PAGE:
An Evaluation of Electrostatic Lofting and Subsequent Particle Motion on Bennu
Final Published Version
AffiliationLunar and Planetary Laboratory, University of Arizona
MetadataShow full item record
PublisherInstitute of Physics
CitationHartzell, C., Zimmerman, M., & Hergenrother, C. (2022). An Evaluation of Electrostatic Lofting and Subsequent Particle Motion on Bennu. Planetary Science Journal, 3(4).
JournalPlanetary Science Journal
RightsCopyright © 2022. The Author(s). Published by the American Astronomical Society. Original content from this work may be used under the terms of the Creative Commons Attribution 4.0 licence.
Collection InformationThis item from the UA Faculty Publications collection is made available by the University of Arizona with support from the University of Arizona Libraries. If you have questions, please contact us at email@example.com.
AbstractElectrostatic lofting is the detachment of particles from a surface that occurs if the electrostatic force on the particles is greater than the forces binding the particles to the surface. Electrostatic lofting has been hypothesized to occur on the Moon and observed in the laboratory environment. Because gravity is much weaker on asteroids than on the Moon, the hypothesis of electrostatic lofting has naturally been extended to these smaller airless bodies. We evaluate the feasibility of electrostatic lofting on Bennu using two formulations of the patched charge model. We find that submillimeter particles can be lofted from Bennu’s dayside and, depending on their initial conditions, will reimpact or escape. The size and speed of the predicted electrostatically lofted particles are compared to those of the particle ejection events recently observed on Bennu. We find that dayside electrostatic lofting is not consistent with the size and speed of particles in the largest ejection events observed by the OSIRIS-REx mission. However, the escape of submillimeter particles has implications for the particle size distribution on Bennu’s surface. Additionally, we model particle charging on Bennu’s nightside due to secondary electron emission and find the resulting electrostatic force to be too weak to produce electrostatic lofting on the nightside. © 2022. The Author(s). Published by the American Astronomical Society.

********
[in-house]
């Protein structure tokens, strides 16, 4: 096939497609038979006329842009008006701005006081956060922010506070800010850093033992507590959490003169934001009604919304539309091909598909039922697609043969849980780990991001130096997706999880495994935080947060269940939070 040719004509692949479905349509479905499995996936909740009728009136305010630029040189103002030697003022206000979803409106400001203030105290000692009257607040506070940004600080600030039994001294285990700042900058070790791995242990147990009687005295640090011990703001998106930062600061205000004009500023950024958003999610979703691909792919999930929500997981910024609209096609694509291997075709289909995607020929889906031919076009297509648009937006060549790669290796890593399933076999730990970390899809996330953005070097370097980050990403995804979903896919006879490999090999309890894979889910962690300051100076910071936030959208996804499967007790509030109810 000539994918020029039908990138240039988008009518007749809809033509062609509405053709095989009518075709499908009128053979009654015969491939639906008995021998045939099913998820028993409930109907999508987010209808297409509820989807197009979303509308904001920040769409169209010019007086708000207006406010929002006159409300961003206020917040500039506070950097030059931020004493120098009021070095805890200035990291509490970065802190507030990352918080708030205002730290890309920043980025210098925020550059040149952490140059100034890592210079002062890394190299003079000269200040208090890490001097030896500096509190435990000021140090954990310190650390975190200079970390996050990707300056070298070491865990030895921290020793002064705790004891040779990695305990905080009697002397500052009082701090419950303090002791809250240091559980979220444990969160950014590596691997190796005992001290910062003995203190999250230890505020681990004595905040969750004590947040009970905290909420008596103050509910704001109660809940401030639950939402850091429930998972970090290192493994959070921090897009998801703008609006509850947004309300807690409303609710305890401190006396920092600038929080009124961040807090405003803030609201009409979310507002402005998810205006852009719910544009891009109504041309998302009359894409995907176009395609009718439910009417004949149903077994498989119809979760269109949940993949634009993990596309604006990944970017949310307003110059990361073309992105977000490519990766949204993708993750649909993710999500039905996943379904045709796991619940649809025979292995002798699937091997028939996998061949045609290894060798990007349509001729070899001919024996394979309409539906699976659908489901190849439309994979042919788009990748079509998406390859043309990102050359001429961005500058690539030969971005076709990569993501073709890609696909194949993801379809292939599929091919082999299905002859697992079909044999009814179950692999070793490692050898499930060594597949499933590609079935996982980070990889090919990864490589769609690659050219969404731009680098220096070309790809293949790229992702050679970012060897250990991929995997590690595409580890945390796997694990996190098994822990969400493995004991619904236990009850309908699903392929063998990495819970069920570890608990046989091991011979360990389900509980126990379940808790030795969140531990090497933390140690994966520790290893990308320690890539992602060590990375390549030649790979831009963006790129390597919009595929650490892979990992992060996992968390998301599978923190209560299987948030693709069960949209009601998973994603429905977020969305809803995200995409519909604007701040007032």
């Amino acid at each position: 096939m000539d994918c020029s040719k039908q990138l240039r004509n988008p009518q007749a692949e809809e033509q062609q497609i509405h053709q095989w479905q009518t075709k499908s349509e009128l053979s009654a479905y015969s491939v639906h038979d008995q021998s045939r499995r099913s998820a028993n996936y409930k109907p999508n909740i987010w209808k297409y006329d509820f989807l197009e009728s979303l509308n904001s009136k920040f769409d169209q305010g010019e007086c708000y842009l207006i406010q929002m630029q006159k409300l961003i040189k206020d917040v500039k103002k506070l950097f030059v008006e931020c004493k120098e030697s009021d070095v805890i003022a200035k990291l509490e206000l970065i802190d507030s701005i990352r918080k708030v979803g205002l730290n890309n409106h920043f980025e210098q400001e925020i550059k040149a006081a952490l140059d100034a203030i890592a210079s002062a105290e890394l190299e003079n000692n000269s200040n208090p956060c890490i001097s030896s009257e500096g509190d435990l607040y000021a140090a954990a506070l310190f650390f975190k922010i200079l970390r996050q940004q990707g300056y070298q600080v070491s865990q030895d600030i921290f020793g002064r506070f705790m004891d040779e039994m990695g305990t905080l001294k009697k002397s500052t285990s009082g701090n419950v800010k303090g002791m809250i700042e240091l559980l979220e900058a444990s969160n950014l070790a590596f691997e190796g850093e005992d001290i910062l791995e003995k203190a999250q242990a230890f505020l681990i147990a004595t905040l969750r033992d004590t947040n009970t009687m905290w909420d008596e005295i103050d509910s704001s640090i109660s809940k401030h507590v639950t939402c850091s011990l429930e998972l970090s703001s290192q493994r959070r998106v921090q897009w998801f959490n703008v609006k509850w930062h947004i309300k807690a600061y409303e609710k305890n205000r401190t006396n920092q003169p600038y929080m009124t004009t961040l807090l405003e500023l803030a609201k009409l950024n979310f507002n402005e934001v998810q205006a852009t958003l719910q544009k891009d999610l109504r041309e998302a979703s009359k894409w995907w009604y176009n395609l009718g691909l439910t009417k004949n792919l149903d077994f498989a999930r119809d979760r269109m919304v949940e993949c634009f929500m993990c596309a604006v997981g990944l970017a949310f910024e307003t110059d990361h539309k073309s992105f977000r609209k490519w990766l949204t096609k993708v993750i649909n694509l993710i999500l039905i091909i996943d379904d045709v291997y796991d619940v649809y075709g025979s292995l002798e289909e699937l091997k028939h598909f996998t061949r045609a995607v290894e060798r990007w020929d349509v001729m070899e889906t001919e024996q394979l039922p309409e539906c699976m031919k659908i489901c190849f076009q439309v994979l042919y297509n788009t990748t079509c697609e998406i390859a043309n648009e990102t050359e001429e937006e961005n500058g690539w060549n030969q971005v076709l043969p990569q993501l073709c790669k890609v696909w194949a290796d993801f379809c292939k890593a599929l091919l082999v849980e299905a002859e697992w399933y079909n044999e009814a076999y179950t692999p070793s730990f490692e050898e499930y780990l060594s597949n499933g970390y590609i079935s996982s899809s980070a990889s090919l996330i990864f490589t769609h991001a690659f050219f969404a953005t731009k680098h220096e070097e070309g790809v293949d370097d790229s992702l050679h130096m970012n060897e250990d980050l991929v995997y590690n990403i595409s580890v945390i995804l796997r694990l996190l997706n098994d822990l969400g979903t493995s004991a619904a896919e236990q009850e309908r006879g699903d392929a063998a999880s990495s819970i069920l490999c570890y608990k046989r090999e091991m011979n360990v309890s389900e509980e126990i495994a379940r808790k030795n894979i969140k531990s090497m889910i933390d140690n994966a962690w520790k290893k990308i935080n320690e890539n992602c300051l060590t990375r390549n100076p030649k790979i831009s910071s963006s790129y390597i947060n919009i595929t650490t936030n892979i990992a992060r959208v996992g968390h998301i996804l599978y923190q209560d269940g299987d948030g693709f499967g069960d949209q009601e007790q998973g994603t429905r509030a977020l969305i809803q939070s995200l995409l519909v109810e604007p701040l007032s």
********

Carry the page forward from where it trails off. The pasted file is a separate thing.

NoteOpen access journal
VersionFinal published version
Except where otherwise noted, this item's license is described as Copyright © 2022. The Author(s). Published by the American Astronomical Society. Original content from this work may be used under the terms of the Creative Commons Attribution 4.0 licence.